Alton Evening Telegraph, August 14, 1947

Alton Evening Telegraph

August 14, 1947

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Issue date: Thursday, August 14, 1947

Pages available: 55

Previous edition: Wednesday, August 13, 1947

Next edition: Friday, August 15, 1947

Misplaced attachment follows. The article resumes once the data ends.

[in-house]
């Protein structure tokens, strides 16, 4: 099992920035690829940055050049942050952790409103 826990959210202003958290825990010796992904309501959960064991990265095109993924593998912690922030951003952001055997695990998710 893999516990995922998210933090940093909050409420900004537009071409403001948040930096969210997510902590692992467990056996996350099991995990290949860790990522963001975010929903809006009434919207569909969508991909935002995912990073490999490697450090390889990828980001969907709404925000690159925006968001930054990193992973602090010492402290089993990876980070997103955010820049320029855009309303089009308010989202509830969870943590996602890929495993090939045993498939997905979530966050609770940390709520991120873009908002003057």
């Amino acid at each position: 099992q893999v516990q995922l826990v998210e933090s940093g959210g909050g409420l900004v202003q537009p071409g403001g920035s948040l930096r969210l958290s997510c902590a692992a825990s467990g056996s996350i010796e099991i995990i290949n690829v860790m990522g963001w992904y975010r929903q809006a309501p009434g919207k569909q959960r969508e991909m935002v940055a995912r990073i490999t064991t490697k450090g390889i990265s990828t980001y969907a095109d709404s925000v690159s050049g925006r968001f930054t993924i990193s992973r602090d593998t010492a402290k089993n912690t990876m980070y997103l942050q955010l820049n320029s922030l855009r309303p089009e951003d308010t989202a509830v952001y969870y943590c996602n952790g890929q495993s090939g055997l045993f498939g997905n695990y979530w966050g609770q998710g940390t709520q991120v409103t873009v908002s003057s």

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Alton Evening Telegraph (Newspaper) - August 14, 1947, Alton, Illinois River Stages W Oui eau I a rn /•r<, cr. 48 m • I Stage 2.73 Ft. Fall 27 Ft. J*** t «v#i / a m Lock Ar Dam St# roil 418.64 , Tailwater 398.21 Alton Evening Telegraph Established January IS, 1836. Vol. CXH, No. 181 ALTON, ILL., THURSDAY. AUGUST 14, 1947 Member of The Associated Press 5c Per Copy. Weather Forecast Scattered Showers, Not So ff arm Britain Gives    Rap 11. S. I pits Reins in Breek Affairs i i* nn ... ’Interference India tonight fly LARRY HAICK - LAKE    SUCCESS.    Aug    14    (Jpt Two New Smrereiim States r'U!,si'1 ch*r8^ ,oda> ,,lf” *    *    in^l)    i    J crudest Interference into the in- To Replace Empire    ternal affairs of Greece emanates i» I    at picsent from the United Stat#* mile I This wit interpreted immediately n. a reference to the Truman aid KARAC HI, Aug. 14. <A*> VU troy program. Lord Mounthatten relinquished the Giving the United Nations Se-reins of British power today to the purity Council what he termed "an Moslem dominion of Pakistan. the answer to the American apeeech" pirth of which at midnight tonight; mad* Monday, Soviet Deputy For-he called "an event in history,** j #icn minister Andre! A Gromyko '•Tomorrow ” the viceroy de* said foreign Interference was worsened In a farewell address before suing the situation daily inside the Pakistan Constituent Assembly, Greece. two new sovereign states will take He also charged that former As s their place in the commonwealth; j collaborators were holding proml* not young nations hut heirs of an n#nt positions in the Athens gov-old and proud clvilizat i; fuM In* ernment. dependent states whose leaders are Gromyko told the Council: statesmen already know n and re* "The situation in Greece worsens spected throughout the world;... > with every day because this for* not immature governments, or , >;»n interference into the internal weak. but fit to carry on their affairs of Greece not only is congreet share of re.* po mobility for tinuing but is also strengthened, pea* e and progress in the worid." ; All the world knows who ta really The viceroy returns to New Delhi i interfering into the Internal af-tomorrow to surrender British fitjrs of Greece and from what side power to Hindu India and become Greet is threatened with real dan-governor general of that new do- grr;• minion.    Rejecting    American    charge!    that Mf rife In Punjab    Albania.    Yugoslavia    and Bulgaria lfven as he spoke in Karachi, v ei # support mg Communist bank-blood was being spilled In com* Gromyko laid Ute blame at the munal strife in the Punjab, where door of the present Greek govern-fighting between Moslems on the j mint In which said “prominent one hand and Sikh* and Hindus cm i fewition* are being occupied by penlite other reached new heights of ole compromised in the {mat by destruction and violence.    their    collaboration with the en* Lahore, the capital of t he vast: *B’7-northern province which is being Circulation continued in the* cor-■plit between Moslem Pakistan and    °ver U. s. deputy delegate Hindu India, counted Its casualties Her sc he! V. Johnsons declaration in the hundreds after long hours of hl* government “would not sit noting and names swept through ld*-v and *** frustrated by vetoes much of the city. The fighting also pr,d 1    * ,h<> ffllluic of the Council funned out into Amritsar end other j r*nnnt preclude individual or col* outlying areas of the Punjab.    j    lrcU*9 •c*10" »>>    willing In the predominately Hindu city. ***• thousands of cheering persons lined The apparent American strategy the route from Government House ; was to force Gromyko into contin* to the Constituent Assembly Hall. ued use of the veto to block action waving green and white Pakistan I in the Council and then throw the Lag* a* Mountbaiiten passed Mahomed All Jlnnah, president of the Moslem league and the leading advocate for Pakistan, already has been i li'i.sen governor* general of the near dominion and p esident of its Constituent Assembl Th# birth of freedom mean* that case to the 55-nation General Assembly Sept. IS One possible stumbling blo, k to tin American plan wa.* the chan a • hat Johnson would nm he able to hold his heavy majority in the Council a. he kept strengthening ♦lie Amel it an demands Thi.* afternoon the Coun ll was Alton Area Cools Off After Brief Rain.More LikeI v for the first Urn# Ut nearly three , *rheduled to take up th# Indone-centuriea Indian* will have com* nan case again, with Sutan Sjahrir, pieta control over the destinies nad former Indonesian premier, prevast resources of their ow n people, j pored to make his first speech here It mean* that the teeming sub- ' n the conflict with the Dutch. continent which hat baan a rich I n ~ ™.............. 1      11 Jewel in the British empire for so long a time now become* two nations, a Hindu dominion of 227,-non<«k> stretching from the Himalaya* to Calcutta; and a Moslem dominion of two parts populated rn *9,000.000 Moslems Sikhs. Parsis and the counties* other communities of india -numbering IOO,* The weather bureau forecast this 000,000 more—are divided between morning called for partly cloudy to the two.    f    cloudy skies this afternoon, tonight, Hill Freedom Bring Peace? pn'1 Friday, with occasional (hun-But whether th# birth of free- dcrshowers, after the Alton area dom will bring peace to the tor- **P*rienced its coolest weather of merited land is another question ’J1** *«rk today following a brie* In Lahore, unofficial sources es-    ahouf    '    •‘n a m ti mated that 95 percent of the, I,u> forecast predicted not so Punjab capital * SOO.oon Hindu and var»' temperatures this afternose Sikh population had fled the city I ®na tonight, with the highest tem- and that |t now was populated principally by Moslems. Communal registers kept by vol* unteeis at Mayo hospital rn I .shote perature today near 9*> and the lowest Friday morning about TO, with little t f ange in temperature Friday tind the highest reading in showed that 99 Sikhs and Hindus *h#    about    88    High    read ing Wednesday was 98 at 4:30 p rn., and low this morning was 78 about 7 30 ar tnt associated rum The midwest's fading heat wave hew a sultry kiss of farewell to wet* kii.ed in knife attacks last right and ’bat sox Moslem* were slain bv military and police gunfire. Fires raged through five Bikh temples, through the Anarkaii bazaar and elsewhere In the city and    _    11M. official raport* Mid Hindu and Sikh    KluioU. IitSaija    and    [.art    of Mirh* .hop. had ba,n loot od.    •'    h*    •»; Th, criminal, of -rn,a provide.. »"’*"« • hlMt-furnac,. rmbr.ca of ha., been pron,.,cd thai death .en- ; **£»"* « '•» «•' on. cc and Jail fen. ..II be re    y*"’"    '    «    (    h'' , _, . m ,    said    hot    weather would continue muted a* prfrt of the independence    .    '    “ tm. rh. rut.tr - .ii b. alien    ,ud*> »*    Indiana    and the southeastern    half    of    low#i Michi gan. but that cooler an wa* work- festivities. The poor will be given sweets There will be parade* and speeches and fireworks. There will,.    .    ____ prayer, and offering, of thank,.    ln,°. 'h°“    .hould giving to gods strange to Christians bring relief by nightfall Bolton reported a high Wednesday of 99 and New York City 97, J with no relief forecast lot the W hat's in a Name?    eastern states until Friday night GOSHEN. Ind. Aug. 14 —J The lowest temperature repot ted Tile Elkhart County Woman’s from the northern hemisphere ycs-Chnstian    Temperance    Union    (    hose    terday was 27 degrees at Big the candidate    instead    of    the    name    Piney, Wye. which is situated at yesterday, re-electing Mis. C C-1 an elevation of 1600 feet above sea Wine a* president.    level ( nbelievable II onion 'Kuclienwald t^ueen’ to Host of lier Life Belli tit I Bars h> HAI. Rover. NEW YORK. Aug. 14. Lf*—There must be laughter in heaven and hell over the news from Germany, today—that Fiat! Il>e Koch is to I pend the rest of her life in prison. There are thousand* of spectral victims of Nazi persecution who would rather drop the scaffold beneath her, or haul her up gasping into the sky. They art the dead people who once knew her as the “queen of Buchenwald," the Nazi concentration camp outside Weimar where I *<»me 30.000 primmer* were put to death. But perhaps there is a litter justice in the decision by an American | war crimes tribunal that this plump 41-yeai-old red-haired widow- of infamy should spend the rest of her days behind bars. Wb# Liked It Certainly no woman in history enjoyed prison life more at one time than lls? Koch, wife of the former commandant at Bu< hen-wald who himself was put to death in hi* own butcher chamber. Now .he will have a long opportunity to *tudy prison life Loin th.* other side. Frau Koch is an unbelievable woman to the few people who "till dismiss the Nazi mass executions as "war propaganda. ‘ Such people do extol. I first taw Burhenwald. where the dead were piled like log*, shortly after Gen. George Patton'* Third Army swept victoriously through the birthplace of Germany s shortlived republic that followed the C'eutinued on Page IS, id. I. 22 Buchenwald (lamp Workers Given Death I ive Others Draw Life for Atrocities \gainst Inmates DACHAU, Germany, Aug 14 IJT An American war crimes court today sentenced 22 Buchenwald concentration camp attendants to hang for atrocities committed again*! inmates dunng the Nazi regime Five others were sentenced to life imprisonment, among them Frau Use Koch, wido*' of the former Buchenwald commandant, who is expected to give birth n< xt month to a baby conceived while a prisoner One defendant was sentenced to 20 yearn imprisonment, two to 15 >cais and <>nc to IO veals. The 31 defendants were convicted Tuesday after a four-month* trial More than 50,000 prisoners died in the notorious camp, which wa* situated on th** outskirts of Weimar*. A quiet town in the Thuringia Province famed as the residence of the German poet Goetne Among those condemmed to die were Herman Bister, a former camp commandant, and Max Sc herbert. former ramp leader Those -entenccd to life imprisonment included Ew in Katzenellen-bo gen. a former American citizen -cif*, ted from among the inmate* to become a    and former Prince Josia* Waldeck. a high-ranking S S (elite guardi officer and the first German or royal blood to he turd for war crimes. The courtroom, where several hundred Germans have neon tried for war Crimes in the lait two year* was rammed a* the court president Brig Gen Emit C Kell. lead the sentence* Most of the defendants received thru sentences with outward aim. A doctor was m attendance lot Frau Knob because of Her advanced pregnancy. The Hard-faced, red-haired widow, who allegedly -hared the ramp rule with her commandant husband,* wa* accused of having prisoners killed so she could make lamp shades, purses and book bindings out of the;* tattooed skin She tried unsucevsfulls to rs-rape trial because of her pregnancy, which hay never been officially explained Her husband wa* eve. uted by the Naxis several year* ago It has been estimated that approximately 230,000 prisoners were held in the Buchenwald * »rrv at on# time or another during the Nazi regime 21 Directors of Farben Trust Plead Innocent NUERNBERG, Germany Aug 14 bf*’ — Twenty-one ti reef* is of the hUHon-doliat I, G. Farben chernu al (lust pleaded innocent before sn American war (rimes I court today to charge* that they had conspired to plunge the world into war for profit. Without Fa ben, Brig Gen Telford Taylor, the chief prosecutor,! char ged in a scorching 20.000-word j indictment, Adolf Hut would have been powerless to stall the wsr in 1939 and power I etui to v* a*;. it so successfully for »o long Three other ch fondants vs cie absent and it was announced they would be tried later. Max Biuegge-rr.ann and Karl Wurster were in hospital* and Carl Lautenachiaeget was excused at the last moment because his son rt.od last night. The defendants entered their pleas after the tribunal overruled ; arguments by #defense attorneys th,at they would need from three to six months to prepare thew cases The judges ordered the actual trial to start Aug 27 '1'he Farben directorate, which includes some of the biggest and yet least known men of central Europe, is charged with waging aggressive war with plundering subjugated countries, with exper-1 ■ meriting on concentration camp victims and with exploiting *!a\e labor. The 21 defendants harked out then "not guilty’ pleas in the same j courtroom where Herman Goer mg and other Hitler henchmen were tried The defense attorneys protested that a trial of such international ■Cope wa* wim(HNisihic‘* ll) lief* rid und**r the circumstances and they cited what they called inadequate facilities. Inability to contact necessary witnesses rn other countries, and inability to get hold rf Fat ben file* captured by American troop*. Taylor retorted to the 90-minute j defense plea in four minutes, saving that th*- defense had been given suffixent time to prepare it.* *a*<* and that he had made available 709 documents for the attorn*-} s perusal.    *    *- Airri Harvester Htrikr CHICAGO. Aug 14    A**    -    A* threatened strike nearly 20000 International Harvester Co. workers wa* averted ta*t    night    when the company and the CIO United Automobile Workers    reached    an    , agreement involving the Ta!t-Hattley latxji act. (terser (.rented \\ hen Automobile Hits Lire Plug Responding at I a. rn. today to a call from the home of Mrs R. J Leady at 901 Belle, police learned thai an automobile had rolled driverless morw than a block from a parking place at 4 West Ninth to collide witli and break off a fire plug at the southeast corner of Ninth and Belle. A deluging foun-•ain of water sprayed IO feet high from the plug for 45 minute* until the main could He shut. off The automobile, policemen determiner, wa* a 1941 *edan of Ai instead Green jr of 1912 Belie Alton Wafter Co wa* immediately notified and a company crew respond- Area Industry Operates Near Wartime Peak Legislators of District to Increase in Pay iUl Alton Armory Project] Voted Firemen And Policemen VnniverMiy of Y-J Day Finds 18,03.y Persons Employed Today, as the second anniversary of V-J Day arrive*, statistics on busine** and manufacturing in the Alton-Wood River District show little decline from the peak of wartime activity, and in many respect,* surpass it. Greater quantities of cd to shut Off the flow pending goood* are available for retailers to replacement of the plug winch wa.* -HI than could be had under ra-completed bv IO a rn. toda-.    ’inning restriction*. Production of Mr*. Leads- said that the fotin- automobiles, electrical good*, and tam from the plug f<fr some unex- ^’usehold supplies has sent these placable reason, behaved like a    h*ck    «nto the market. For- gevse*- It kept up a constant flow-,' ’anataly for the resident.* and nut went into spurt* at intervals merchant* of the area, Industrial during which water "went high a* payrolls have been sustained to a the ceiling of a room.” fThese spurts, she said. gradually increas- i cd rn force until the workmen got the main shut off Manager King of Alton Water Co. estimated today the flood from the broken plug reached 1500 gallon* a minute about twice the i apacity of a fire pumper—before the sfi earn was checked. Reported to the police Wednesday afternoon was a mishap of the previoua afternoon in which a 3-jear-old child, Rose Marie Ro!! of ‘ 705 Adam* court, incurred an aim injury when struck by a truck. near her home, the vehicle being driven bv Richard Gent. 334 Jefferson The child, it was saiq, »** degree that could not have been anticipated either before the war or a* its end approached Last week the Telegraph published figures announced by the Illinois Department of Labor showing the number of job* in the Alton-Wood River District was 1.8 time.* what it had hen before the war, and that the payroll volume va* 4 time* its prewar size. This p.onipged an inquiry from the Alton District Manufacturers’ Association for a comparison of present* bay employment condition* with ♦ Hose of V-J Day, taro years ago. when predictions of the economic aftermath cf the war were num- taken to the family physician, for Prouv *n« were a* vaned in nature treatment.    j •* th*y w*r« In source. At that time government experts were estimating that within a few months after hostilities ended there would be 8 million    unemployed TItey were demanding    federal legis- j lotion to offset this    calamity by establishing a program of public works Contrary to this viewpoint a national organization of business and industry, the Committee for -   ■    Economic Development, had cal- ** tat ASSOCIATED PDE** 1 culated iherfc would be full employ-The    greatest war in history came    ment tm at least a year after the • tan end    i vo    year* ago    today    with    war's end th# surrender of Japan The surrender announcement ’ made in a broadcast by Emper (•realest ( ame to End 2 J ears Ago A full four-man backfield of legislator* has entered the Alton armory game to do the ball carry- *ng. All four of this district’* Illinois General Assembly members, representing both parties, met with the Greater Alton Association of Commerce committee and a‘delegation from th# F,a*t End Improvement Association at Mineral Springs Hotel. Wednesday afternoon. Hearing a complete review of the situation and adding a few details they'd uncovered recently, themselves, they pledged their unstinting support for the project. To Rep Orville Hodge’s assurance that National Guard officials regarded the Henry street riverfront site as an excellent one. State Senator Milton (Minkii Mueller added the news that Attorney General George Barrett "doesn’t want Alton to think he* giving it the ’runaround*.’’ Rep*. Lloyd (Curley’ Harris and Leland Kennedy completed the delegation attending from the Assembly. Hodge, immediately upon being invited to yesterday's meeting, had set about learning by long-distance telephone from the National Guard office in Springfield what the situation was Mueller, in Springfield when he learned of the meeting, had inquired at the attorney general's office. From Barrett he learned that one (apparently final! obstacle lay in the way of action to clear title for the riverfront site. Hodge reassured the committee that funds for building the armory were available, on the basto of what he had learned from the National Guard official*. But Mueller said Barrett had told Lim some fund* incidental to Long, Hot Session By City Council Meeting on one of the hottest nights of the present summer, aldermen protracted th# Wednesday session until 10:20 p. rn., making it one of the longest in years. Perspiration flowed freely; bugs coming through unscreened windows added to annoyance of heat. T wo aldermen, however, took the meeting In stride Alderman Morrison made use of a small cardboard fan while other members occasionally used council pamphlets to fan or swish away the insects. Alderman Warren was the Male member to ut through the session garbed In a coat. Others were coatie*.*, many wearing open-necked sport shirts, but Warren, from a reporter'* view, appeared coolest of th* 14. Nation Needs Dwight Green, Aide Declares Boost of $20 a Month Ii Retroactive to August I Under a resolution by Alderman Roberts, City Council Wednesday night voted fiat increases in pay of $20 a month, retroactive to Aug I, ; for all members of the city police and fir# departments. Before adoption, the resolution was amended or motion of Alderman G#l?z, to affirm that the ae-, tim should infringe in no way on the eventual plan of the round! to make an 8-hour day effective in the police department, j Adoption of the pay increase v as by a vote of 12 lo 2. I Mayor Wadlow estimated the salary boost would aggregate about $7800; City Counsellor estimated i I he amount at slightly more than ,$9000. Base pay in the departments under the last salaries ordinance was $195 a month, probationary members scarting at $175. The *20 in-! crease boost* the base pay figure to $215 a month. Before the resolution, as amended. was voted on. Mavor Wadiow i inquired of Roberts if he felt there was sufficient money in the respective department appropriation! to meet the increase. Robert* ( ites Matings Rob# rts replied that the saving the nation “The outstanding manner in clearing title on the site and get- which Governor Green has directed ting it into the state's hands were the state of Illinois bas projected lacking In the absence of an him into the national picture. Bv (MARLEEN WHALEN SPRINGFIELD. 111., Aug. 14 I -Gov. Dwight H. Green of Illinois i thus far of four month* pay by In today wa* declared "projected Into ability to secure six additional po- ! the national * picture” hut Green Bremen to put an 8-hour day into himself gave no public hint of hi* effect in the police department 1948 political plans.    [amounted to $4200 whereas the pay p.,,I r Rrtc-nmiLt .tnt# COP lnerw,s* »&•» department would r ani C Roxenqulst st* e GDP ^ fo wwn Jn ^ d ft, chairman told a Republican gath- m<.nf h„ Mid „n rxrMt |n fh£* 1 erin* at the State Fair that Green’* j pro nation record "is applauded ’hmughou? over anticipated ex. pense would meet in large part the pay boost, but it may be necessary to find $1000 more, which he felt could be done Wadlow th* n *ald there wa* only one question in hi* mind as to mak- a; pre pi sat ion bv the General As- Ro*enqui*f said in a ’alk prepared in£ increase legally possible — for delivery to a Gov et nm * DSV *h,,]*+r the City „ "over-a1! appro- or Hirohtto, th# earnest little man whose powers have been wiped away in these last two years, hut whose people still treat him with • everence. General Douglas MacArthur I* in charge now And from him today • ie a message to his. occupation Estimate* Fulfilled Management of industrial plant* in this ate* participated in the CEO *urve> and in 1945 calculated that the total employment in the principal plants of the district would he 18,218 postwar. A year earlier their calculation had result#! in a somewhat smaller program, 17.7T8. Their estimates forces reminding them that "th# turn«*d ou! ** unexpectedly ac- v. tm sous end of battu# be. ame the ' urafe !nr !n two-year period beginning of an equally v tai cam- manufacturing employment in the patgn tone ure th# pear*    I    district has constantly ranged with* ' -Ae now enter the last phase in ln 3    hundred of 18.000 mb*. Japan of this test of our strength," This Aug ll find* ** total of h# added it is you men and 18 035 persons employed rn manu-women. military and t v Ban, who fact iring in the principal industrial have composed th# Ai Bed foi e* of p ants* of the asea plants which occupation who are bringing this IO year- ag" employed approxl-ta k to a su -csxful conclusion" mateiy 10,000 persons, ’he actual Th# socialist premier of Japan ‘I (Nu Katayama, noted the anni* versal y. too He calles! upon hi* ■ .int iv m*-n ’n *tres* science. Sabot but th# peace treaty tor which the Japanese yearn is -till in the future Preliminary talks may start .shortly, however, at th# iomstenc# *1 inc United States A ca.; for a prompt peace wa* made in a V-J Day broad? ast by f’»evident Manuel A Rosa* of the Philippine republic. He said the peoples of Alvia "ase cia noting fen speedy conclusion" of a treaty, In A'lied capitals of th# wofld. V-J Day passed quietly. I he peace was still to be se un 4. U S.Tells Russ Put I poi*Shut I p on Korea Bv Lim ARI) E, BOMAR WASHINGTON. Aug. 14 *.$** — The United Stat*** gave Russia one week from today to "put up or shut up" in American-Sox let efforts to achieve a united Korea Stripped ct in diplomat i< lan-guage, that tx the essence of Secretary of Stat** Marshall’s lf tim to Soviet Foreign Minister Molotov, setting an Aug 21 deadline for a r umber in August. 1937, being 10,000. Meanwhile average weekly earnings as published by the Illinois md an international outlook if they Department of Labor have risen could become a thoroughly peace- from 1h„ $25-828 of th# late thir- na,ion-    tie* to fib which means $50,000,- Conquered Japan will be opened (W, „ x, „, in payroll* omorrow to limited foreign trade    .....    . Job* in Mar Years In August 1939. on th# #\# of th# outbreak of war in Europe, the nu'liver employed wa- 11,802 In IMS <t had int ceased to 13,932 and in 1941 to 18,317. Bv th# same month rn 1942 it had tea bed 21,281 and a >#a: later, a high level of 23.830. Th* absolute peak .•a* June 194,3, 23.967. During the entire year, 1913. employment rn the area leached a high plateau between 23,000 and 24.000, and early in 1941 fell off to >>.829 in March, remaining steadily around this figuie until Julv, 1945. When V-J Day, Aug 14. 1945. arrived the employment figure wa* 17.74.3 a few hundred less than it ic today, It wax a time of uncertainty and a text of which pr#dic-tionx would materia I ire. While plants in th# district -.vet# reconverting to pea eft ne production employment fell off to a low point in Octobei of 16,856 th# lowest it had been in four years, but promptly climbed back to the 18,Otto mark where it has stayed. Avoided Dislocations "Thu contaction sn employment from th# peak of 24,000 lour seats* ago to 18,000 now," explains Thomas VV. Bullet general manager cl tH( Manufacturers’ Association "has tak#n place without any great d ^location of population or hardship on the community. Thu is in sembly, the policy of his office wa* against undertaking the action. Await Barrett Letter I? was pointed out by member* of the committee, in this respect, that if Barrett had made this point clear dunng June, when he failed to keep an appointment with the committee's chairman. City Judge Boynton, such an appropriation might have been introduced befur* , th* legislature, whicg wa* then Ut session. Boynton, however, pointed out that th# difficulty might have es-, cuped Barrett’s notice in the rush of work attendant upon going over legislative hills then being parsed At the same time, he said the expenses mentioned probably would he %0 small tha» they #ould be met from private sources heir He said he would assure Barrett, as chairman of the committee that the expenses would be thus met. The meeetlng wa* called yesterday a^ much to obtain from the legislators any background information they might have on the armory qucx’ion from their Springfield contacts a* to plan any future course of action Chairman Boynton, however, to-dcy was ex;*ecting a letter from Attorney General Batlet? outlining the situation. It wa> decided to let future action hinge on this letter Pion Conf ere ores Roughly, however, the plan was to have the legislator- arrange necessary conferences either here or a* Springfield a* soon as Judge Boynton could analyze the letter It may be desirable, it was pointed out, to get spokesmen from loth Barretts office and the National Guard —- and possibly even one from the Illinois Armory Board—into a conference to plan a Governor's Day RAP rally    prtation for th# \#ar would be ex- < e#ded by th# additional spending,* ’Fiscal Sanity’    The city’s grand total of anticlpat- "Governor Green’s insistence that cd expenditure* uhd#r ’H# appro-Illinois live within its budge’ prtation ordinanr# may not be ex-sounds a note of fiscs I sanity in reeded, he pointed out. irrespective cheering contrast to President j*f whether the city secured rev#-Truman’s determined defense of continued New Deal squandering "The kind of leadership we have in Illinois is what our nation ai the total anttctpa- needs.” Rosenqulri declared. Rosenquist. of Rockford, to state revenue director by Green’s' appointment. He did not elaborate future on hi* reference to Green a* a national figure Green ha« been mentioned in national ticket xperulation He haxn't announced whether he will go after a ’bird consecutive four-year term ax governor Neither has he publicly voiced presidential or v ir#-presidential ambitions However, he did refer in hi' prepared speech to national GOF hopes For party members limbering up for the coming campaign at their main statewide gathering of this year, Green said it was th# “first duty." of Republican* to plan for the national election ‘On that election perhaps more than any since 1860 may depend the future of th# United States." h# x*id "It is n<>' lo* ai and x’ate government which ix uppermost in Hie minds of minnie Republicans gathered here todav For the Republican par’v wax founded not to xwing local elections, hut to gu.de our national dex’iny and to pr#x#rve the sacred freedoms of the republic." Republican' came by special tram, chartered huxes and auto. mobiles for the campaign curtain lifter and two-hour gettogether. , They were chiefly interested in conjecture over Hie party’s primary ptanx major will have a undoubtedly off#'" on it ('rows Speak* Lf Gov. Hugh W. Cross advocated a 1948 j.*a!e ticket "without report on the long stalemated ne . Kottationi by » Joint cb,ion N-mrMt.o lh.    <>1 . ..nj in Seoul    communities, hu’lt up by war plants ‘ If the Humans fail to put up by « Th no and a* suddenly let down a team-like approach to 'tic prob- ? lineup ntextt spring Green Ie rn at hand In gcncial, it would be up to Barrett’s office to sponsor legal action necessary to place title to lh# site in the state’s hands. Then It would be Up to the Armory I Board to finance and build the armory, the structure, under the Armory Board Act, then would be tent#.! to the "tate by the bArd, revenue from th# rent being used to retire bonds which financed the; construction At present, the Armory Board Act is being tested in the courts, but the committee and the iegisia* tora agreed that whatever the suit s ; outcome, it was advisable to proceed with all possible speed to clear title to the armory rite. nu# sn ex<-i Hon* City Counsellor Middleton affirmed th# mayor’s statement- THD overall total appropriated for th# year. he said. to about $485,000 and this may not be overstepped He warned there might be some em-hamming year-cnd curtailments in spending to keep within th# over-al! figure M anting by May ar "With this increase, w# will be running dangerously clo*# to th# ultima?** spending power." -aid he, "but the matter may work out. The estimate work out so close it s difficult to make an absolute-Iv definite -tatement at this tim#, for ail city funds have to be taken info consideration " Wadlow recalled that at the finance meeting, Monday, he ha# suggested a $10 a month increase. adding: "I know $10 to insufficient, but I suggested that figure because I thought it would squeeze through without our total appropriation being involved. However, since the committee '#xxion. I have heard employ**' in other city department* also f##! a raix# tx due. and, before • db vote, I want the aldermen aR ’n understand th# legal curb on total disbursements that we are heading into” Middleton had pointed out. under the total $485 OOO city approve ration some anticipations were xet dangerously high and that all anticipated revenue mev not bf lealized Wadlow- referred back to this point, remarking: • One way nr another the higher salary necessities mean we must xe#k added revenue sources for th# next fNcel vent ’’ Two ‘So* Vote* As des elop'd in discussion* la commit?>*e last Monday, the pay increases ai# for the purpose of favoritism to one section a* against helping police and firemen meet anothet * adding ’rat “there to no higher living costs. I? was brought single individual greater than our out at tha’ time that inability ’o party."    get added men thus far hax mad# Cross to from Jerseyville, in it impossible to put an 8-hour day xouthwex* central Illinois IU ha- into effect n the police department, been mentioned a* a possible ■ indi- and ’hat th# plan will have to be Continued on Fag# It, € ol. I. Hits Power Line Continued on Page It, Col, 5 Continued on Fag# *, Col. 1. Continued on Page It, ( ol. I. Mon of Ai tion Veteran Kids His House of Termites VV itll One Match STURBRIDGE. Mass, Aug. 14. ».!*’ George R. Martel got, rd of the termite in his house by burning the place dov< n on the botte*? nii'ht of the year. A crowd of 500 watched a., the World War ll veteran poured gax-o'ine on a pile ct timber on the first floor of the two-story dwelling <nd put a match to it. In 40 minutes th# 125-year-old home was reduced to asne.x The fire sn set with the approval of Fire Chief John B. Cartier. When Martel bought the house a mon? ii ago. he thought he and h x wife bad soiled ihe housing shortage. H<? found instead that th# beam.-, window frame* and flooring were so honeycombed with termite' that the bunding was he-* end repair. Mart et plan- to build a new ho ne on what can be salvaged from the foundation. Robert S. Allen to Pimh-Hit for Pearson Yestenday Drew Pearson left his readers up in the air by announcing that he was going on his vacation and that the column would be written during his absence by the "best reporter in Washington." Today lf you turn to page 4 you will discover who is batting for Pearson—Robert S. Alien for many years Pearsoa’s partner in writing the Washington M e rry-Go- Round. We think you will agree with Drew’s description of Bub Alien’s writing and that you will enjoy Bob’s vacation pinch-hitting. Read his column regularly in the Telegraph. (Released by the Bdl Syndicate, Inc I Flier Dies as Plane Kurus After Crashing iii Calhoun Power wa* off along the 110,000 volt line Lorn Keokuk, 4« . to St, Lou- ihe Central ll ii nots Public Service Co ;#i>oi t**d Batchtown tx lo miles northwest of St Louis, and 30 from Alton E    Frank#,    a    Batchtown farmer, told the Associated Pi ex* he se v the plane in the air and that shortly afterwards the lights went out. He said the ship burned BATCHTOWN. Ill Aug. ll F - A man tentatively identified by the Hank' funeral borne at Hardin as Fled Watson Hastings, 22. of St Louis (1919 North Grand► wa-killed laxt night in the -raxh of his light plane into a power line near h#i e. Power was cut off for nearly half an hour along the western border of the stat# At Lambert Field, near St. Lento, it was reported that Hastings took . im media’cly afer hitting the 110,-Off iaxt night and had not been 000-volt line. hor* from abu*.    I    Hum,    rhi„    0,    , The pilot ’* body was chan cd by log school at Lambert Field -aid "I# fir** which nearh destroyed ,    .    .    ,    ,,    ,    „    . mr plan*, Calhoun C un:; Sharif! h' “«*">•««« ><"*<•»*» «** ">•"« Joseph Schneider xaid.    to Effingham. He -aid he had not Coroner Ellis Inman 'aid two J determined whether Hasting* bio clefs were found in th# wreck- reached there but expressed belief age ct the craft, a small mono- he had and crashed on the return plane.    I trip ;